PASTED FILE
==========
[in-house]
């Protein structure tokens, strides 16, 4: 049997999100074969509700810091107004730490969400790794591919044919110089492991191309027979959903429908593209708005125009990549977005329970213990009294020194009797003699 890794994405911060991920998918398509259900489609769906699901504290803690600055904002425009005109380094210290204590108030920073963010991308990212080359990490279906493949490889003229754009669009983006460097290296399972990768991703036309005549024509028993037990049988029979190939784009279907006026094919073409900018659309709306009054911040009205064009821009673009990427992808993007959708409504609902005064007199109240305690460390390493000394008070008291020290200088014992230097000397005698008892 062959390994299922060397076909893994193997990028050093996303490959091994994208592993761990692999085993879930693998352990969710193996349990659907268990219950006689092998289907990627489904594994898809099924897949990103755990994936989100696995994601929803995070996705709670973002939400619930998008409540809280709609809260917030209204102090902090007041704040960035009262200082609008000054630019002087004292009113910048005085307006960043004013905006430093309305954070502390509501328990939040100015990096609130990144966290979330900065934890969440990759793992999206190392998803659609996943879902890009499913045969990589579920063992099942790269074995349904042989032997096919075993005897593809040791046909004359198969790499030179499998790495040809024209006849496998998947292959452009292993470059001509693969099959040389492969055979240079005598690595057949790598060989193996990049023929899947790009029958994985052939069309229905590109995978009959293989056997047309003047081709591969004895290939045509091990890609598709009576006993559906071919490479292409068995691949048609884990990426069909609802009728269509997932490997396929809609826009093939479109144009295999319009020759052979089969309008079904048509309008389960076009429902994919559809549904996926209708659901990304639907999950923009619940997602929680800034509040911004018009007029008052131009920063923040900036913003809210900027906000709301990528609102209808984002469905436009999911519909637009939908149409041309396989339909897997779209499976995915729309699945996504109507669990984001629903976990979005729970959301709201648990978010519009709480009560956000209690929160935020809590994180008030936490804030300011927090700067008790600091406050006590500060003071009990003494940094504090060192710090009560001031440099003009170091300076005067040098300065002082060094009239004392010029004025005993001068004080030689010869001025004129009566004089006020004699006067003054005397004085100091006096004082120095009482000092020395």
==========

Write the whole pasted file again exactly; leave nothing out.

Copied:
[in-house]
């Protein structure tokens, strides 16, 4: 049997999100074969509700810091107004730490969400790794591919044919110089492991191309027979959903429908593209708005125009990549977005329970213990009294020194009797003699 890794994405911060991920998918398509259900489609769906699901504290803690600055904002425009005109380094210290204590108030920073963010991308990212080359990490279906493949490889003229754009669009983006460097290296399972990768991703036309005549024509028993037990049988029979190939784009279907006026094919073409900018659309709306009054911040009205064009821009673009990427992808993007959708409504609902005064007199109240305690460390390493000394008070008291020290200088014992230097000397005698008892 062959390994299922060397076909893994193997990028050093996303490959091994994208592993761990692999085993879930693998352990969710193996349990659907268990219950006689092998289907990627489904594994898809099924897949990103755990994936989100696995994601929803995070996705709670973002939400619930998008409540809280709609809260917030209204102090902090007041704040960035009262200082609008000054630019002087004292009113910048005085307006960043004013905006430093309305954070502390509501328990939040100015990096609130990144966290979330900065934890969440990759793992999206190392998803659609996943879902890009499913045969990589579920063992099942790269074995349904042989032997096919075993005897593809040791046909004359198969790499030179499998790495040809024209006849496998998947292959452009292993470059001509693969099959040389492969055979240079005598690595057949790598060989193996990049023929899947790009029958994985052939069309229905590109995978009959293989056997047309003047081709591969004895290939045509091990890609598709009576006993559906071919490479292409068995691949048609884990990426069909609802009728269509997932490997396929809609826009093939479109144009295999319009020759052979089969309008079904048509309008389960076009429902994919559809549904996926209708659901990304639907999950923009619940997602929680800034509040911004018009007029008052131009920063923040900036913003809210900027906000709301990528609102209808984002469905436009999911519909637009939908149409041309396989339909897997779209499976995915729309699945996504109507669990984001629903976990979005729970959301709201648990978010519009709480009560956000209690929160935020809590994180008030936490804030300011927090700067008790600091406050006590500060003071009990003494940094504090060192710090009560001031440099003009170091300076005067040098300065002082060094009239004392010029004025005993001068004080030689010869001025004129009566004089006020004699006067003054005397004085100091006096004082120095009482000092020395």